drug war

Mexico Crisis
12:58 pm
Fri November 28, 2014

What's A Good Way To Overhaul Immigration? Overhaul Mexico

Pres. Obama addressing the nation on his executive order on immigration and in an undated photo of Mexican President Enrique Peña Nieto.
Credit Day Donaldson and Edgar Alberto Domínguez Cataño / Flickr

Coincidence or communiqué?

When President Obama issued his executive order on immigration last week, including his decision to halt the deportations of millions of undocumented immigrants, some of his foes noted the date: Nov. 20.

Nov. 20 commemorates the start of the Mexican Revolution 104 years ago. So Americans for Legal Immigration PAC wondered if the president purposely chose that day as a way of “comparing his new immigration orders to the violent Mexican revolution and civil war.”

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Topical Currents
1:00 pm
Wed April 30, 2014

Neuroscientist’s Journey Of Self-Discovery That Challenges Everything You Know About Drugs & Society

HIGH PRICE: A Neuroscientist’s Journey of Self-Discovery That Challenges Everything You Know About Drugs and Society.
www.highpricethebook.com

04/30/14- Wednesday's Topical Currents is a rebroadcast of a program with Columbia University neuroscientist Dr. Carl Hart. A native Miamian, Hart has written  HIGH PRICE:  A Neuroscientist’s Journey of Self-Discovery That Challenges Everything You Know About Drugs and Society. After 22 years of research, he challenges the way we think about poverty, race and addiction. That’s Topical Currents Wednesday at one 1pm on WLRN.

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Mexican Cartels
3:56 pm
Sat February 22, 2014

They Got Shorty! But Will Arrest Of World's Most Wanted Drug Lord Bring Change?

Joaquin "Chapo" Guzman after his arrest in Mazatlan.
Credit Mexican/U.S. government handout

Mexico's nightmarish, decade-long drug war seemed to start in 2001, when Joaquín Guzmán escaped from a Guadalajara prison inside a laundry truck.

So could this weekend's celebrated capture of Guzmán – the world's most wanted drug lord – mark the ebb of that violence?

Don't count on it – at least not until Mexico addresses more seriously the deep police and judicial flaws that helped make it so hard to collar Guzmán in the first place.

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Americas
7:18 am
Mon August 12, 2013

Mexican Court Frees Drug Lord Convicted In Killing DEA Agent

Mexican federal police patrol Friday near Puente Grande State prison (background) in Zapotlanejo, Jalisco state, Mexico, where former top Mexican cartel boss Rafael Caro Quintero was released.
Hector Guerrero AFP/Getty Images

Originally published on Mon August 12, 2013 8:28 am

A Mexican court has thrown out the conviction of infamous drug lord Rafael Caro Quintero, 28 years after he was convicted and imprisoned for the 1985 kidnapping and murder of U.S. DEA agent Enrique Camarena.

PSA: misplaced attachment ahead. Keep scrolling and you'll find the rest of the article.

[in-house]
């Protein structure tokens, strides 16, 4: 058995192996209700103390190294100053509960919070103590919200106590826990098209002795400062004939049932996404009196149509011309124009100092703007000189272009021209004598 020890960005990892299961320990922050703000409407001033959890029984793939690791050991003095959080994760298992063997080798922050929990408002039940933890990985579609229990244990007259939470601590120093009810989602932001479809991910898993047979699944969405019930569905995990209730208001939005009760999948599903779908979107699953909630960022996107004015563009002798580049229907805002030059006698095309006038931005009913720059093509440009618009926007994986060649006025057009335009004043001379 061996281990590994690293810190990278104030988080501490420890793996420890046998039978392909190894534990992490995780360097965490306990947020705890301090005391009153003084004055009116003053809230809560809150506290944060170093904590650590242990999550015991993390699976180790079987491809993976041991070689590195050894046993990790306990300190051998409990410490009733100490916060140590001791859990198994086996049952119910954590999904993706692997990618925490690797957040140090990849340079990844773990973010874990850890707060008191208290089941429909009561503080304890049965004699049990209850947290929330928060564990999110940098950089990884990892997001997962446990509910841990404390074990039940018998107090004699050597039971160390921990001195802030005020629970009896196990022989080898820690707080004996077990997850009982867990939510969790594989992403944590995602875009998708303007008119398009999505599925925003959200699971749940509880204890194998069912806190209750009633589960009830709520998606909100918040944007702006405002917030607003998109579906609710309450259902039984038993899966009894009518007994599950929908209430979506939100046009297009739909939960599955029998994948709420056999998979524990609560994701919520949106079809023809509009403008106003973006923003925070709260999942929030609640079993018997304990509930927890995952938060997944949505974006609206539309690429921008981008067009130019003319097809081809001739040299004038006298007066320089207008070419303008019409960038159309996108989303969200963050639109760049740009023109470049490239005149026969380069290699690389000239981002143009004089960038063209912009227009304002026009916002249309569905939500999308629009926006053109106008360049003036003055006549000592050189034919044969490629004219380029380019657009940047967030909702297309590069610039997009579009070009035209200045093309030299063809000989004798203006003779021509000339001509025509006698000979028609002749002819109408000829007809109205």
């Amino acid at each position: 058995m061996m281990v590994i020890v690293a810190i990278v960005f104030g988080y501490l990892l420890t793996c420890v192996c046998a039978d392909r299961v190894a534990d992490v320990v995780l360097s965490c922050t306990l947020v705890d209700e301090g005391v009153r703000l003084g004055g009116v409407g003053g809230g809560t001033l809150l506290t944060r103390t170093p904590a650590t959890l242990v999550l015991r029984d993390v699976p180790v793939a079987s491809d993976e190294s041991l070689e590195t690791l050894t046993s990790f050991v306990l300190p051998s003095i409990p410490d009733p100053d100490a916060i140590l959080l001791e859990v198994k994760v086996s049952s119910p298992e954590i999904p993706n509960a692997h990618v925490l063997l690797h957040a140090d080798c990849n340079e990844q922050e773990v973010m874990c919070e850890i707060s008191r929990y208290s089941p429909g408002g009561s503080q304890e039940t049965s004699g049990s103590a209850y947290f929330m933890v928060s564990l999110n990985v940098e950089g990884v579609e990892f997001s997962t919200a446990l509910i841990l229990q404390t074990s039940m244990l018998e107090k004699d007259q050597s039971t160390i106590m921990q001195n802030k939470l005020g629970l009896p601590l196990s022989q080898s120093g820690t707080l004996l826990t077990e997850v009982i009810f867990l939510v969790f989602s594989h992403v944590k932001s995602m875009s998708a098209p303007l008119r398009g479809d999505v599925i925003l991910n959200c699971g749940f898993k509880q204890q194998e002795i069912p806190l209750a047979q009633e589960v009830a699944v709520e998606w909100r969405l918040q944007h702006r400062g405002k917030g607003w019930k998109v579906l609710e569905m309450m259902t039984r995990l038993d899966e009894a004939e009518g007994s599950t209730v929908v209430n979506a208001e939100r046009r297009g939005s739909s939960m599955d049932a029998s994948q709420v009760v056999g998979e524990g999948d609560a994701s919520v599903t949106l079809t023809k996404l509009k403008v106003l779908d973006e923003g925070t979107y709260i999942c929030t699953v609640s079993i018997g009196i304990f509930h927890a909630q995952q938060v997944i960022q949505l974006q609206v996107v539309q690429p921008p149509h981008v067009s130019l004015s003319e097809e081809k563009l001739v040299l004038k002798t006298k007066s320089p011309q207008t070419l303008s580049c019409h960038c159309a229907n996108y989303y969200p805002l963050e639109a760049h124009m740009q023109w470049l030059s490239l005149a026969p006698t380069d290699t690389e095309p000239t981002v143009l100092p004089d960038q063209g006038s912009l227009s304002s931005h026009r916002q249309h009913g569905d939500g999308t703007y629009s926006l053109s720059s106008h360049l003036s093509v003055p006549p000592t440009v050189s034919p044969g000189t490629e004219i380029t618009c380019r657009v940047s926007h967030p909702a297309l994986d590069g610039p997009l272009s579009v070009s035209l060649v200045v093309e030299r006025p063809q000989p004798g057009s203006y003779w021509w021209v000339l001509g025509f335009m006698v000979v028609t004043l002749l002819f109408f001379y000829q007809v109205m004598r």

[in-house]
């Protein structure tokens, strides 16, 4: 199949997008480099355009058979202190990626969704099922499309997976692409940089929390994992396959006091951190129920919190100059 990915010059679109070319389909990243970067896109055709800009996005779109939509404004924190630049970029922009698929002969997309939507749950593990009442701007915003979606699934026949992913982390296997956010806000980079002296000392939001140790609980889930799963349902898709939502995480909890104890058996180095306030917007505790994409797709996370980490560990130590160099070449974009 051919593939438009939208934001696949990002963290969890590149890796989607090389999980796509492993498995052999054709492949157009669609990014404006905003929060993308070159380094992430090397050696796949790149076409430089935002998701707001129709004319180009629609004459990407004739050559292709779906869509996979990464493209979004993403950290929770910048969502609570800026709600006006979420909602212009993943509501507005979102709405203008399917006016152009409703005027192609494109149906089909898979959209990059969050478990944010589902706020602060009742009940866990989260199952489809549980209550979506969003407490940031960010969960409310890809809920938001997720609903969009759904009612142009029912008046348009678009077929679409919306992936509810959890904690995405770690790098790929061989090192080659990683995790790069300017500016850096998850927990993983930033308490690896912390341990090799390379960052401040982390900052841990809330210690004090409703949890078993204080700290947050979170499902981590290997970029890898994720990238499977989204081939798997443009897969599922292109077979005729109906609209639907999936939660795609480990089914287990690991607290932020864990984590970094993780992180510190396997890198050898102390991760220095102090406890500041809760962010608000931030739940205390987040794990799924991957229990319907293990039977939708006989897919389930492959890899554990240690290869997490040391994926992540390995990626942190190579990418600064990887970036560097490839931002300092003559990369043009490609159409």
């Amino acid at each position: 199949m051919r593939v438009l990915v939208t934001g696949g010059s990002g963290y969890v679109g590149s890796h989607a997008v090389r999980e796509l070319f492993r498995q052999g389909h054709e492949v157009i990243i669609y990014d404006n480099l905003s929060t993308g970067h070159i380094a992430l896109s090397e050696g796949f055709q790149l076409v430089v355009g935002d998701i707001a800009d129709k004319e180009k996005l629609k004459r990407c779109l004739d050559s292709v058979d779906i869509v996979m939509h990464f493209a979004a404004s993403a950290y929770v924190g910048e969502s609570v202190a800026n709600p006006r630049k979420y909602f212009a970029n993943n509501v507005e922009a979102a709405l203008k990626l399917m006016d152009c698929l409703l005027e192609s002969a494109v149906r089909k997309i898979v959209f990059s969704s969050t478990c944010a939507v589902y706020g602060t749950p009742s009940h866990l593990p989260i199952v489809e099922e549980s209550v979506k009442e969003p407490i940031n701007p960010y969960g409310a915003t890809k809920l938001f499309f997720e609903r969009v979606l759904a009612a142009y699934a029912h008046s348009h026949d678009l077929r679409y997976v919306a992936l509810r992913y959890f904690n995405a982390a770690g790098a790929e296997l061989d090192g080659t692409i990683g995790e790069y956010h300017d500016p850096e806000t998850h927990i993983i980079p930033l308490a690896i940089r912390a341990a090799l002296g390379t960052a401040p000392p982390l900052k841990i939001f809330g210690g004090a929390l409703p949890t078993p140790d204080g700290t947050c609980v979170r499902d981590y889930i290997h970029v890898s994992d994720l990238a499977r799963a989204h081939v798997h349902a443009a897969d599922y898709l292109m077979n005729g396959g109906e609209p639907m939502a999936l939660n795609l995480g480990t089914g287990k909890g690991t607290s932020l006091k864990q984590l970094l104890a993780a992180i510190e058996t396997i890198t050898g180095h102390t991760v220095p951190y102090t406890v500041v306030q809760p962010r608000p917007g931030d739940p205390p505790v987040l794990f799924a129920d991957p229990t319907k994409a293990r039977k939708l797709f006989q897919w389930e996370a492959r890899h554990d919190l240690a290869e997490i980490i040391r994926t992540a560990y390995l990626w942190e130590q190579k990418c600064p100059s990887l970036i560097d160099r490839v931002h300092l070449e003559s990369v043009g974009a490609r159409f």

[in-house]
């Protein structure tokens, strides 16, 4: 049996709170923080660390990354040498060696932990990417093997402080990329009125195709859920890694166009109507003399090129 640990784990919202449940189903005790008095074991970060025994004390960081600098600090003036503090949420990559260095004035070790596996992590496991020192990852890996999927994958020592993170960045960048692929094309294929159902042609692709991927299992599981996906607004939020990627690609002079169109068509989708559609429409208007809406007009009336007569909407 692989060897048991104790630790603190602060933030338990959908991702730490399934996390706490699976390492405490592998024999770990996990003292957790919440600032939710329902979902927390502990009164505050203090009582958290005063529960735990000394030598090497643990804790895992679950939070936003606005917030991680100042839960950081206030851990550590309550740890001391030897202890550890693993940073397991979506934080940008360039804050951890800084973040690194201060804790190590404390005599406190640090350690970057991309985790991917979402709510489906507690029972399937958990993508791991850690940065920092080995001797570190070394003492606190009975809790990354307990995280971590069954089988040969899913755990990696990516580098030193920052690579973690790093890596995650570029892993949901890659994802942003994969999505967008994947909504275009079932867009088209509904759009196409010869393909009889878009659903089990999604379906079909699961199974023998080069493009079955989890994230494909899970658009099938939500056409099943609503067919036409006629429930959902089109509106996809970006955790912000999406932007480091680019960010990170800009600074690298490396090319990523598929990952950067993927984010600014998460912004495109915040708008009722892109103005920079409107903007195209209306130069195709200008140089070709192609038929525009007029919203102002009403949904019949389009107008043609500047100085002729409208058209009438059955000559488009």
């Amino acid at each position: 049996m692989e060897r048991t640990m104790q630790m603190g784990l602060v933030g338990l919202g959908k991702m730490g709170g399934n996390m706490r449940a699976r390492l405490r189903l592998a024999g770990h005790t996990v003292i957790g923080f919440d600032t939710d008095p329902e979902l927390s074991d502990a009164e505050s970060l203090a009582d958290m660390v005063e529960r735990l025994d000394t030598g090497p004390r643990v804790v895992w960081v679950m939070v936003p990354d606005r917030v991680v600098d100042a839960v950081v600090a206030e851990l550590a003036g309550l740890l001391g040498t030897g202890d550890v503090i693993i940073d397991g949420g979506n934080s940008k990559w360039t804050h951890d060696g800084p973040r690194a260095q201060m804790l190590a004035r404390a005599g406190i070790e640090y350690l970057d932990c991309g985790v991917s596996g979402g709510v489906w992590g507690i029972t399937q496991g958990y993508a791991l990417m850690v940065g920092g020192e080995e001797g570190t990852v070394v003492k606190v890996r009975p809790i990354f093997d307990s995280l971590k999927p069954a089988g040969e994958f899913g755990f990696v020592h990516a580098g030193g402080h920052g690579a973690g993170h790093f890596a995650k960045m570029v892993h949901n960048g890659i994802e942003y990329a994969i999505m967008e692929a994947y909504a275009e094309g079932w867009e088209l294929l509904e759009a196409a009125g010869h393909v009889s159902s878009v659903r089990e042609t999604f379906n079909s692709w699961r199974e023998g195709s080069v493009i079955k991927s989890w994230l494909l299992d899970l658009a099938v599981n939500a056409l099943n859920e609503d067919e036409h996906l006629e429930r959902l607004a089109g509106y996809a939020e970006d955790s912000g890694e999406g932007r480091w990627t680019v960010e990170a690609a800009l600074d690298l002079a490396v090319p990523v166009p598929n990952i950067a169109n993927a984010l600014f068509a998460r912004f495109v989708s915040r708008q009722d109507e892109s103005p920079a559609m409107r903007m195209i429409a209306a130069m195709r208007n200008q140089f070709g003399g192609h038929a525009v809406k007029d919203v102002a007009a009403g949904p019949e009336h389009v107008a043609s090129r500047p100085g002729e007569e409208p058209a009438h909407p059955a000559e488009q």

Quintero had been serving a 40-year sentence for torturing and killing Camarena, but the court voided the sentence on a technicality — saying he should have been tried in a state court instead of the federal court where he was convicted.

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Topical Currents
1:00 pm
Wed June 26, 2013

A Challenge to What We Know About Drugs & Society

Dr. Carl Hart
https://twitter.com/drcarlhart

06/26/13 - Wednesday's Topical Currents is with Columbia University neuroscientist Dr. Carl Hart. A native Miamian, Hart has written  HIGH PRICE:  A Neuroscientist’s Journey of Self-Discovery That Challenges Everything You Know About Drugs and Society. After 22 years of research, he challenges the way we think about poverty, race and addiction. That’s Topical Currents Wednesday at 1pm on WLRN-HD1 rebroadcast at 7pm on WLRN-HD2 and audio on-demand after the live program.   
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Americas
6:00 am
Tue May 14, 2013

Miami Feels Pain Of Guatemala Genocide, Narco-Terror

Guatemala in recent years has been the site of massacres perpetrated by narco-gangs that are all too reminiscent of the 1980s butchery.
Credit wbur.org

The last time I spoke with former Guatemalan strongman Efraín Ríos Montt, in 2003, he was running (unsuccessfully, thank God) for President—and he was delusional as ever.

Every bit as unhinged from reality as he’d been two decades before, during the darkest days of Guatemala’s 36-year-long civil war, when as military dictator from 1982-83, he led a “scorched earth” campaign that killed thousands of mostly indigenous Maya peasants.

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